ing it easier to derive high-level explanations of end-to-end interactions
spanning many nodes in distributed
computations. But there is no free
lunch. Broadly speaking, large-scale
tracing systems impose on adopters both an instrumentation burden
(the effort that goes into tweaking
existing code to add instrumentation points or to propagate metadata, or both) and an overhead burden
(the runtime cost of trace capture and
propagation). The collection of papers
chosen here illustrates some strategies for ameliorating these burdens,
as well as some creative applications
for high-level explanations.
Tracing with Context Propagation
Sigelman, B.H., Barroso, L.S., Burrows,
M., Stephenson, P., Plakal, M., Beaver, D.,
Jaspan, S., Shanbhag, C.
Dapper, a large-scale distributed systems
tracing infrastructure, 2010; http://research.
Dapper represents some of the “
early” industrial work on context-based
tracing. It minimizes the instrumentation burden by relying on Google’s
relatively homogeneous infrastructure, in which all code relies on a
common RPC (remote procedure
call) library, threading library, and so
on. It minimizes the overhead burden
by selecting only a small sample of
requests at ingress and propagating
trace metadata alongside requests
in order to ensure that if a request is
sampled, all of the interactions that
contributed to its response are sampled as well.
Dapper’s data model (a tree of nested spans capturing causal and temporal relationships among services
participating in a call graph) and basic architecture have become the de
facto standard for trace collection
in industry. Zipkin (created at Twitter) was the first open-source “clone”
of Dapper; Zipkin and its derivatives
(including the recently announced
Amazon Web Services X-Ray) are in
widespread use today.
Mace, J., Roelke, R., Fonseca, R.
Pivot Tracing: Dynamic causal monitoring
for distributed systems. In Proceedings of
the 25th Symposium on Operating Systems
Principles (2015), 378–393; http://cs.brown.
Dapper was by no means the first system design to advocate in-line context propagation. The idea goes back
at least as far as Xtrace, which was
pioneered by Rodrigo Fonseca at UC
Berkeley. Fonseca (now at Brown University) is still doing impressive work
in this space. Pivot Tracing presents
the database take on low-overhead
dynamic tracing, modeling events as
tuples, identifying code locations that
represent sources of data, and turning
dynamic instrumentation into a query
planning and optimization problem.
Pivot Tracing reuses Dapper/Xtrace-style context propagation to allow efficient correlation of events according to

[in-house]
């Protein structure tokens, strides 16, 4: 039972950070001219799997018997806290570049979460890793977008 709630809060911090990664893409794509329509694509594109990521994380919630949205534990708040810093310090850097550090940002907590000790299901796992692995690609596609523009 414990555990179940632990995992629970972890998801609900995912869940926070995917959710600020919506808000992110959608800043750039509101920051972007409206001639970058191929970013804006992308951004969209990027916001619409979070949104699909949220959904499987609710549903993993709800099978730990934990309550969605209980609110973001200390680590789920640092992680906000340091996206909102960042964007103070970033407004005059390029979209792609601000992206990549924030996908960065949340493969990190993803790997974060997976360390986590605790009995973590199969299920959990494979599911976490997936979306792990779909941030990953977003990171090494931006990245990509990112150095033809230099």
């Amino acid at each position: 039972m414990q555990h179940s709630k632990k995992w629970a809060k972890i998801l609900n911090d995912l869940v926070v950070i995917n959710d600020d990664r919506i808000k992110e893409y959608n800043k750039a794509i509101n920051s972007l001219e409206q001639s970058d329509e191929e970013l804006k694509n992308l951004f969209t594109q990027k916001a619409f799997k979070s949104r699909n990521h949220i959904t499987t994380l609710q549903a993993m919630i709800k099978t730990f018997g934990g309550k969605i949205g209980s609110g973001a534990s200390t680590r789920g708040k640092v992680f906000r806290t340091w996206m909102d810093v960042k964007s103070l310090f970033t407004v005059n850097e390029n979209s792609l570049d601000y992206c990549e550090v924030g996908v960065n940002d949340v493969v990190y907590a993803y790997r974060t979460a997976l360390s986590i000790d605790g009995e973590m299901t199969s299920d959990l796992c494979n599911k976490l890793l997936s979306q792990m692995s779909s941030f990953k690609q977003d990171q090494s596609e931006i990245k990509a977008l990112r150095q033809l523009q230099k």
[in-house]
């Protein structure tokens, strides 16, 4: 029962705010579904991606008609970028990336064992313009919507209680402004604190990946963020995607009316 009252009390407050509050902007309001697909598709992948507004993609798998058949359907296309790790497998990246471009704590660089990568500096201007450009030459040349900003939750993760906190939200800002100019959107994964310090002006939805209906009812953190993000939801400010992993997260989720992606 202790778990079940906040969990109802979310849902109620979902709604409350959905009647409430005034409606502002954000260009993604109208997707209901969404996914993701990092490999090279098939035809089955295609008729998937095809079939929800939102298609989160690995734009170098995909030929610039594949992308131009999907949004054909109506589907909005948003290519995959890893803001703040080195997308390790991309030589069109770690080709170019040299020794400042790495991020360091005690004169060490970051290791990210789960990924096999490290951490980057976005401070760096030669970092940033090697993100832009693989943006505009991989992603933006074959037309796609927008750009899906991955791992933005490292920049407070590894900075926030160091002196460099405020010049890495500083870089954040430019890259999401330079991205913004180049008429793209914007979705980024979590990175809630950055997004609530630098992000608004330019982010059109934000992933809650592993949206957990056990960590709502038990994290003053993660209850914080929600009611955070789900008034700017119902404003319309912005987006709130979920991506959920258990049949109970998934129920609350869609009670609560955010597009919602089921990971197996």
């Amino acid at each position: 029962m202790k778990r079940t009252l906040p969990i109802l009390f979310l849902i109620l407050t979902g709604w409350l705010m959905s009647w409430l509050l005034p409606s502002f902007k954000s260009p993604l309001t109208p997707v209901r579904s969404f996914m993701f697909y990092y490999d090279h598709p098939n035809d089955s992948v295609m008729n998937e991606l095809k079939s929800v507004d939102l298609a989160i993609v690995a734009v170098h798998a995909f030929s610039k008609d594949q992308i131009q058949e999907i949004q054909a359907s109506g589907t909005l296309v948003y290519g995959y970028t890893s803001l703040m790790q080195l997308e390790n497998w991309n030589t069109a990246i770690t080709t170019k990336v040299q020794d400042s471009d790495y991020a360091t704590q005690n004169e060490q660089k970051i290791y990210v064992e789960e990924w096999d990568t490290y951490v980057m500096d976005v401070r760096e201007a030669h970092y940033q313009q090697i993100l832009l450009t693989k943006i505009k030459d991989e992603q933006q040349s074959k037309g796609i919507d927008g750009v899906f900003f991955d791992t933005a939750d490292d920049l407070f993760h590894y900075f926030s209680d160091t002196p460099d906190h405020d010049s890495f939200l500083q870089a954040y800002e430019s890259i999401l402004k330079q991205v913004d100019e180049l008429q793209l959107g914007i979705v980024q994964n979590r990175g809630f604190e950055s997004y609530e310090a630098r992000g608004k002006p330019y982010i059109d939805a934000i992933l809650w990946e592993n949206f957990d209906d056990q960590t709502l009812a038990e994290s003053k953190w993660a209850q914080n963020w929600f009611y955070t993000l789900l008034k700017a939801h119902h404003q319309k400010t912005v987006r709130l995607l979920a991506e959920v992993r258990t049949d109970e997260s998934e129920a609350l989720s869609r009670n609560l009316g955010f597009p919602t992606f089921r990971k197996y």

causality. Query the streams!
Chow, M., Meisner, D., Flinn, J.,
Peek, D., Wenisch, T.F.
The mystery machine: End-to-end
performance analysis of large-scale Internet
services. In Proceedings of the 11th Usenix
Conference on Operating Systems Design and
Implementation (2014), 217-231; https://www.
What about enterprises that can’t (or
just don’t want to) overcome the instru-
mentation and overhead burdens of
tracing? Could they reconstruct causal
relationships after the fact, from un-
structured system logs? The mystery
machine describes a system that be-
gins by liberally formulating hypoth-
eses about how events across a distrib-
uted system could be correlated (for
example, Is one a cause of the other?
Are they mutually exclusive? Do they
participate in a pipelined computa-
tion?) and then mines logs for evidence
that contradicts existing hypotheses
(for example, a log in which two events
A and B are concurrent immediately
refutes a hypothesis that A and B are
mutually exclusive). Over time, the set
of hypotheses converges into models
of system interactions that can be used
to answer many of the same questions.
Alvaro, P., Andrus, K., Sanden, C.,
Rosenthal, C., Basiri, A., Hochstein, L.
Automating failure-testing research at
Internet scale. In Proceedings of the 7th ACM
Symposium on Cloud Computing (2016), 17–28;
The raison d’etre of the systems just
described is understanding the causes
of end-to-end latency as perceived by
users. Armed with detailed “
explanations” of how a large-scale distributed
system produces its outcomes, we can
do so much more. My research group
at UC Santa Cruz has been exploring
the use of explanations of “good” or
expected system outcomes to drive
fault-injection infrastructures in order
to root out bugs in ostensibly fault-tolerant code. The basic idea is that if we
can explain how a distributed system
functions in the failure-free case, and
how it provides redundancy to overcome faults, we can better understand
This approach, called lineage-driven fault injection (LDFI), originally
relied on idealized, fine-grained data
provenance to explain distributed
executions (see our previous paper,
“Lineage-driven Fault Injection,” by
Peter Alvaro, Joshua Rosen, and Joseph M. Hellerstein, presented at SIG-MOD 2015). This more recent paper
describes how the LDFI approach was
adapted to “snap in” to the microservice architecture at Netflix and to build
rich models of system redundancy
from Zipkin-style call-graph traces.
Despite the fact that distributed systems are a mature research area in
academia and are ubiquitous in industry, the art of debugging distributed systems is still in its infancy.
It is clear that conventional debug-gers—and along with them, conventional best practices for deriving ex-